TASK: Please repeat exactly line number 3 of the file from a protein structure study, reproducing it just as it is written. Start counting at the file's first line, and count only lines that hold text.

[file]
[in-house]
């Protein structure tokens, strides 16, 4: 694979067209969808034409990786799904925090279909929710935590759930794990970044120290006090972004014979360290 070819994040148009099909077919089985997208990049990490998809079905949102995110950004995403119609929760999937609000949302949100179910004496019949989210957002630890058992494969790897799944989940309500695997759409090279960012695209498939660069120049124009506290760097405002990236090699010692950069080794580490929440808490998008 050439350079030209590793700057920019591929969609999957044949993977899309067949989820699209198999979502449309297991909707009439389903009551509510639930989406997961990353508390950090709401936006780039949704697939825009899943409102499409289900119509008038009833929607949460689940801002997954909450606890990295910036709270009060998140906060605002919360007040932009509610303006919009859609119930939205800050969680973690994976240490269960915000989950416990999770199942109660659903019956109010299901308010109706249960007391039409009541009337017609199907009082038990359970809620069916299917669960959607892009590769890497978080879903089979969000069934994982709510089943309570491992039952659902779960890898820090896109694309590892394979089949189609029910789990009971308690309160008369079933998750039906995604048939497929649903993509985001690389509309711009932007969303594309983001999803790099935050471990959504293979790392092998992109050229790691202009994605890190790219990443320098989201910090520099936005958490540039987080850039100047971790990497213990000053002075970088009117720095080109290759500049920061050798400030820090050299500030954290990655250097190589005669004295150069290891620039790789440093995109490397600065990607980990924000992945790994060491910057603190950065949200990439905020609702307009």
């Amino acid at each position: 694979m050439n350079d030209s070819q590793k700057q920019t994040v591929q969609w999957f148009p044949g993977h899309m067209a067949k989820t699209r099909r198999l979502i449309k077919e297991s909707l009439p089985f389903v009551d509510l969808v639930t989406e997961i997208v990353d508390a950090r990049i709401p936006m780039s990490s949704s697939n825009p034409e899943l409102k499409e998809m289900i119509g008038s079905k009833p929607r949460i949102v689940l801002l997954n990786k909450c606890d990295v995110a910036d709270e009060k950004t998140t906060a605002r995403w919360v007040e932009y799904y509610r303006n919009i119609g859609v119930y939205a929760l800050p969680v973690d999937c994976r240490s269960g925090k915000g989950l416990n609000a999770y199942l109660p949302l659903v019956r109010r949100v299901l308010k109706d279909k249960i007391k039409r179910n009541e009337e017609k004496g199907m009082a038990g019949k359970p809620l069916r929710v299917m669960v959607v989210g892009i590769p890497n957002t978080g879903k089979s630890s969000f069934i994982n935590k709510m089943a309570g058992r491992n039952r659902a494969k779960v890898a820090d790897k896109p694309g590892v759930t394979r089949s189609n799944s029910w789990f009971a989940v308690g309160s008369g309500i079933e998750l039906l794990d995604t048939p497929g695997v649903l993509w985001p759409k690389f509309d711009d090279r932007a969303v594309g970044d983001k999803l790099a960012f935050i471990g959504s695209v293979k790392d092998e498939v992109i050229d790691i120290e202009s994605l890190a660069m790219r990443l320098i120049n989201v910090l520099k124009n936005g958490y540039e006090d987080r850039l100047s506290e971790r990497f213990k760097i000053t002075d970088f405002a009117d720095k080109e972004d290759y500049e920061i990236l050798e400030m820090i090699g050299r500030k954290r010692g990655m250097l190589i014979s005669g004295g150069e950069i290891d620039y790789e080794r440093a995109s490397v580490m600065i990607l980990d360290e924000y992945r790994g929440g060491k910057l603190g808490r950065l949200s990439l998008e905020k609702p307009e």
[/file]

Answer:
């Amino acid at each position: 694979m050439n350079d030209s070819q590793k700057q920019t994040v591929q969609w999957f148009p044949g993977h899309m067209a067949k989820t699209r099909r198999l979502i449309k077919e297991s909707l009439p089985f389903v009551d509510l969808v639930t989406e997961i997208v990353d508390a950090r990049i709401p936006m780039s990490s949704s697939n825009p034409e899943l409102k499409e998809m289900i119509g008038s079905k009833p929607r949460i949102v689940l801002l997954n990786k909450c606890d990295v995110a910036d709270e009060k950004t998140t906060a605002r995403w919360v007040e932009y799904y509610r303006n919009i119609g859609v119930y939205a929760l800050p969680v973690d999937c994976r240490s269960g925090k915000g989950l416990n609000a999770y199942l109660p949302l659903v019956r109010r949100v299901l308010k109706d279909k249960i007391k039409r179910n009541e009337e017609k004496g199907m009082a038990g019949k359970p809620l069916r929710v299917m669960v959607v989210g892009i590769p890497n957002t978080g879903k089979s630890s969000f069934i994982n935590k709510m089943a309570g058992r491992n039952r659902a494969k779960v890898a820090d790897k896109p694309g590892v759930t394979r089949s189609n799944s029910w789990f009971a989940v308690g309160s008369g309500i079933e998750l039906l794990d995604t048939p497929g695997v649903l993509w985001p759409k690389f509309d711009d090279r932007a969303v594309g970044d983001k999803l790099a960012f935050i471990g959504s695209v293979k790392d092998e498939v992109i050229d790691i120290e202009s994605l890190a660069m790219r990443l320098i120049n989201v910090l520099k124009n936005g958490y540039e006090d987080r850039l100047s506290e971790r990497f213990k760097i000053t002075d970088f405002a009117d720095k080109e972004d290759y500049e920061i990236l050798e400030m820090i090699g050299r500030k954290r010692g990655m250097l190589i014979s005669g004295g150069e950069i290891d620039y790789e080794r440093a995109s490397v580490m600065i990607l980990d360290e924000y992945r790994g929440g060491k910057l603190g808490r950065l949200s990439l998008e905020k609702p307009e």